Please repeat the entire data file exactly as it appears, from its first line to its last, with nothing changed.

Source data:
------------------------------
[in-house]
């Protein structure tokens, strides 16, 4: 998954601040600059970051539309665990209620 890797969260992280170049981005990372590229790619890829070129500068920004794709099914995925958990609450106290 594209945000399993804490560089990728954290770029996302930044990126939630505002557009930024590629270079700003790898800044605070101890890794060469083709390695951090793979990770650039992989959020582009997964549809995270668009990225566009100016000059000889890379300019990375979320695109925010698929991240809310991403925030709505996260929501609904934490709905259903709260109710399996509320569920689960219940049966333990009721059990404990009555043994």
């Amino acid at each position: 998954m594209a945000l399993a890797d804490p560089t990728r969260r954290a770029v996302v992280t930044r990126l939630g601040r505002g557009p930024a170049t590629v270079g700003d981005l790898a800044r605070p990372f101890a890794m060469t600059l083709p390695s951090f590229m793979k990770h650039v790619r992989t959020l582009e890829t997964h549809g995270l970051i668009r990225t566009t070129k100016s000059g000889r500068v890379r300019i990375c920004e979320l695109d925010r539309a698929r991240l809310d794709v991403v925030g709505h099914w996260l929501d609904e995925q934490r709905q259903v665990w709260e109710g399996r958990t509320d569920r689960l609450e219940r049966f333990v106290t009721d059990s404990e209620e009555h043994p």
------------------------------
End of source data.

[in-house]
């Protein structure tokens, strides 16, 4: 998954601040600059970051539309665990209620 890797969260992280170049981005990372590229790619890829070129500068920004794709099914995925958990609450106290 594209945000399993804490560089990728954290770029996302930044990126939630505002557009930024590629270079700003790898800044605070101890890794060469083709390695951090793979990770650039992989959020582009997964549809995270668009990225566009100016000059000889890379300019990375979320695109925010698929991240809310991403925030709505996260929501609904934490709905259903709260109710399996509320569920689960219940049966333990009721059990404990009555043994």
């Amino acid at each position: 998954m594209a945000l399993a890797d804490p560089t990728r969260r954290a770029v996302v992280t930044r990126l939630g601040r505002g557009p930024a170049t590629v270079g700003d981005l790898a800044r605070p990372f101890a890794m060469t600059l083709p390695s951090f590229m793979k990770h650039v790619r992989t959020l582009e890829t997964h549809g995270l970051i668009r990225t566009t070129k100016s000059g000889r500068v890379r300019i990375c920004e979320l695109d925010r539309a698929r991240l809310d794709v991403v925030g709505h099914w996260l929501d609904e995925q934490r709905q259903v665990w709260e109710g399996r958990t509320d569920r689960l609450e219940r049966f333990v106290t009721d059990s404990e209620e009555h043994p």